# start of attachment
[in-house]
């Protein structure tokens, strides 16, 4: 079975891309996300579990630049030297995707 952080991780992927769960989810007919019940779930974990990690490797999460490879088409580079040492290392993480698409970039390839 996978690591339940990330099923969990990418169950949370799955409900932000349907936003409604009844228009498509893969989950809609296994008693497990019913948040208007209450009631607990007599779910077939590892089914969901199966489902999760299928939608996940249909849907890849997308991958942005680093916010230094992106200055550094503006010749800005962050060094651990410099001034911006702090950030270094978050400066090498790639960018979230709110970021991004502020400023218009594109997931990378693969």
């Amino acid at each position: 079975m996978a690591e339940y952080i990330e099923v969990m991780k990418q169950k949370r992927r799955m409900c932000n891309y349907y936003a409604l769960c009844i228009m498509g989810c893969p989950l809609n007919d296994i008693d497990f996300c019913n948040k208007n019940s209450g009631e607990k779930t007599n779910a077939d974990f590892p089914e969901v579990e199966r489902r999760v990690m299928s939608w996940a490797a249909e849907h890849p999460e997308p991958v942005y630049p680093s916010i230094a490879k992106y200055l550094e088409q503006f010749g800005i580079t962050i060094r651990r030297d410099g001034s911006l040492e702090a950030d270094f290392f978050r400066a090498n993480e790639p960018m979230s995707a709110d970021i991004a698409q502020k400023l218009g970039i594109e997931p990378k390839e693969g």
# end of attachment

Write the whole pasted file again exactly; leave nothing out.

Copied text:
[in-house]
């Protein structure tokens, strides 16, 4: 079975891309996300579990630049030297995707 952080991780992927769960989810007919019940779930974990990690490797999460490879088409580079040492290392993480698409970039390839 996978690591339940990330099923969990990418169950949370799955409900932000349907936003409604009844228009498509893969989950809609296994008693497990019913948040208007209450009631607990007599779910077939590892089914969901199966489902999760299928939608996940249909849907890849997308991958942005680093916010230094992106200055550094503006010749800005962050060094651990410099001034911006702090950030270094978050400066090498790639960018979230709110970021991004502020400023218009594109997931990378693969």
């Amino acid at each position: 079975m996978a690591e339940y952080i990330e099923v969990m991780k990418q169950k949370r992927r799955m409900c932000n891309y349907y936003a409604l769960c009844i228009m498509g989810c893969p989950l809609n007919d296994i008693d497990f996300c019913n948040k208007n019940s209450g009631e607990k779930t007599n779910a077939d974990f590892p089914e969901v579990e199966r489902r999760v990690m299928s939608w996940a490797a249909e849907h890849p999460e997308p991958v942005y630049p680093s916010i230094a490879k992106y200055l550094e088409q503006f010749g800005i580079t962050i060094r651990r030297d410099g001034s911006l040492e702090a950030d270094f290392f978050r400066a090498n993480e790639p960018m979230s995707a709110d970021i991004a698409q502020k400023l218009g970039i594109e997931p990378k390839e693969g």